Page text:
- Shares in Massachusetts-based Anika Therapeutics fell in value by nearly a third Wednesday, sparked by news the company's treatment for pain related to osteoarthritis of the knee fell short of its goal in a Phase 3 study.
- The therapy Cingal, which combines a lubricating gel with a corticosteroid into a single injection, failed to statistically outperform the two components given separately. Anika was quick to note that the compound did lead to a numerically greater reduction in pain at all time points.
- "While we expected Cingal to perform as well as it did, we were surprised that the difference in pain reduction seen in this trial did not reach statistically significant levels at six months," said company CEO Joseph Darling in a June 19 statement.
Despite Anika's efforts to tout Cingal's efficacy, investors were not pleased with the Phase 3 miss. Market reaction to the news, which was announced after trading closed Tuesday, shaved more than $200 million off of the regenerative medicine company's market capitalization.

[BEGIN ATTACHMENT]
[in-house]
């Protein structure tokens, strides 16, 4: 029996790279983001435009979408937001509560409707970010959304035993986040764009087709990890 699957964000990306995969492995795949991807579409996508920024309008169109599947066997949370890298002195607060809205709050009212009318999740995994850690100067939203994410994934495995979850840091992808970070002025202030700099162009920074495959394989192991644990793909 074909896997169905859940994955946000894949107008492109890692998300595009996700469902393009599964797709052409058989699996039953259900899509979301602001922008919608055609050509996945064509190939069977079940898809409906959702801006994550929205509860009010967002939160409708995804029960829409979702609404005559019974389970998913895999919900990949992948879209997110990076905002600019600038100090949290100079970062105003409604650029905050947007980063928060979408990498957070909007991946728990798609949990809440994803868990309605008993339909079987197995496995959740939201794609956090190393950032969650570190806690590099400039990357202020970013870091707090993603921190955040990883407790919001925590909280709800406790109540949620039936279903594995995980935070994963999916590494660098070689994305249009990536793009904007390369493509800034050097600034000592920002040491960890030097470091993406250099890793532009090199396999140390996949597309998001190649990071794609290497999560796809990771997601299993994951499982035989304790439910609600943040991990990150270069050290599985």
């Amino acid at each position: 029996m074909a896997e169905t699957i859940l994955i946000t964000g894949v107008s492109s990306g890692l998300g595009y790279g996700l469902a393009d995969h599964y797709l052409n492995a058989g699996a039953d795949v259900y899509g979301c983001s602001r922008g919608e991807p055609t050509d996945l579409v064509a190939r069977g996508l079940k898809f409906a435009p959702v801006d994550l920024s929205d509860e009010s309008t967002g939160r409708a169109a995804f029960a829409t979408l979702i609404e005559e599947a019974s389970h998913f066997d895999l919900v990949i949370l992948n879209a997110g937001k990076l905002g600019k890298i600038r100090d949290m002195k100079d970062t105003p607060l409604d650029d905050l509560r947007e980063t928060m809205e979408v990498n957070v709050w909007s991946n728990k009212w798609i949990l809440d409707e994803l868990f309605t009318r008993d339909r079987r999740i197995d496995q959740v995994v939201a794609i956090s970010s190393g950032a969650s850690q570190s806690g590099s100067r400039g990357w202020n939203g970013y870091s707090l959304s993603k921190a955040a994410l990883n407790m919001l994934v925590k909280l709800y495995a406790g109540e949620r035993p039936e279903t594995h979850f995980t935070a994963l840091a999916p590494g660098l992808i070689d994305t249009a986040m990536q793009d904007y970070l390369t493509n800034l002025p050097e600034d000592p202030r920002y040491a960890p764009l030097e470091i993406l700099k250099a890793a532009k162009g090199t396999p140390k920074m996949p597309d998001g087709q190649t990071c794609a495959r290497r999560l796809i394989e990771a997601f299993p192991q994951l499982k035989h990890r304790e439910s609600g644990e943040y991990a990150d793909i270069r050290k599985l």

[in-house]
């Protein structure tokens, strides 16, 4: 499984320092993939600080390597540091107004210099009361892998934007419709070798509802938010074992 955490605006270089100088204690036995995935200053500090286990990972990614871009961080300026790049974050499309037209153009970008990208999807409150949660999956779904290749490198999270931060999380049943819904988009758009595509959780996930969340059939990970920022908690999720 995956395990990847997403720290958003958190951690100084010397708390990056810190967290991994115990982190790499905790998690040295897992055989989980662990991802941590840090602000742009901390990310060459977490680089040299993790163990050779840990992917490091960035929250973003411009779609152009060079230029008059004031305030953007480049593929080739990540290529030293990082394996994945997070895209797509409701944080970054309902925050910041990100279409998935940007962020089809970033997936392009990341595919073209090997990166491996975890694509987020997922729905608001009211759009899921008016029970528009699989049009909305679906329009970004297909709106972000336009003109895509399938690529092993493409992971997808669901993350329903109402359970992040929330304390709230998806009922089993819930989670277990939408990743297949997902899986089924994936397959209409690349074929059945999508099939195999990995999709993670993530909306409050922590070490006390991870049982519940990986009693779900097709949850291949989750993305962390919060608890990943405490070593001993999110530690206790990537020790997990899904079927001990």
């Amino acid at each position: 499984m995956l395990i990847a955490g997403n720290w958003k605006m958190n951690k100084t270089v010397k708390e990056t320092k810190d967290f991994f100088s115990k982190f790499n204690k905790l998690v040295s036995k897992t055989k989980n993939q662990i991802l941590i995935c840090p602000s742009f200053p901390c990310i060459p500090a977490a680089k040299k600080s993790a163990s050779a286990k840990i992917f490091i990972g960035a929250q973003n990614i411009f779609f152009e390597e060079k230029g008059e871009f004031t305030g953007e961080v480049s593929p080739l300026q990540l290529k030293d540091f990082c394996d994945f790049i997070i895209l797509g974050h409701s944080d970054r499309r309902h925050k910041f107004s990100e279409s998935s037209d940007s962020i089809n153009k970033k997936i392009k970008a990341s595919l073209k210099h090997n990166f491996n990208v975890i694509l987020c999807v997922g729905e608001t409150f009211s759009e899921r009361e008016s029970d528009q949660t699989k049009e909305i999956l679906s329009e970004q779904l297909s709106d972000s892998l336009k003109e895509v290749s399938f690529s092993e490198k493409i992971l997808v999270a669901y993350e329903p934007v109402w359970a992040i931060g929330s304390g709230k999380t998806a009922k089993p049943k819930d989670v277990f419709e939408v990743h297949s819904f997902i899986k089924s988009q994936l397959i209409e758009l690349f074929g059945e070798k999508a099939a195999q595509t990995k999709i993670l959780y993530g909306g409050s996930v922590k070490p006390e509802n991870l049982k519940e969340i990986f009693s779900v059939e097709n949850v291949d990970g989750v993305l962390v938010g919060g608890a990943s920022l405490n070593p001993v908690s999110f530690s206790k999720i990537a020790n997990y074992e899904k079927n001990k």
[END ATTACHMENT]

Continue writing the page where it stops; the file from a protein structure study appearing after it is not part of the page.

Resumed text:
It's a rough welcome to the job for Darling, who was named CEO in March.
"We are actively reviewing the data and our plan is to work closely with regulators to come to an understanding of the next steps required to gain U.S. regulatory approval of Cingal," Darling said.
Cingal is already approved in Europe and Canada. Anika had hoped to secure an OK from the Food and Drug Administration by the middle of next year.
That could now be in doubt after Cingal came up short in the late-stage trial, which tested the combination treatment's effect on reducing pain from osteoarthritis of the knee over 26 weeks. The results experienced by patients in the treatment arm were comparable to those seen in Anika's previous Phase 3 study, which compared Cingal to placebo.
Yet Cingal's inability to beat out an active comparator could raise questions about the treatment's profile. Cingal pairs Anika's cross-linked hyaluronic acid, a vicosupplement, with triamcinolone hexacetonide, a steroid.
Safety results matched those observed in other clinical studies and real-world use of Cingal outside the U.S., Anika said.
Follow-up of patients tested in the trial will continue for another three months as part of a prospectively designed extension study, Anika said.
The setback comes as Anika deals with the effects of a decline in revenues from its older Orthovisc product and a $1.1 million charge related to voluntary recalls of three hyaluronic acid-based treatments.
Over the first three months of the year, product sales declined 9% to $21.3 million.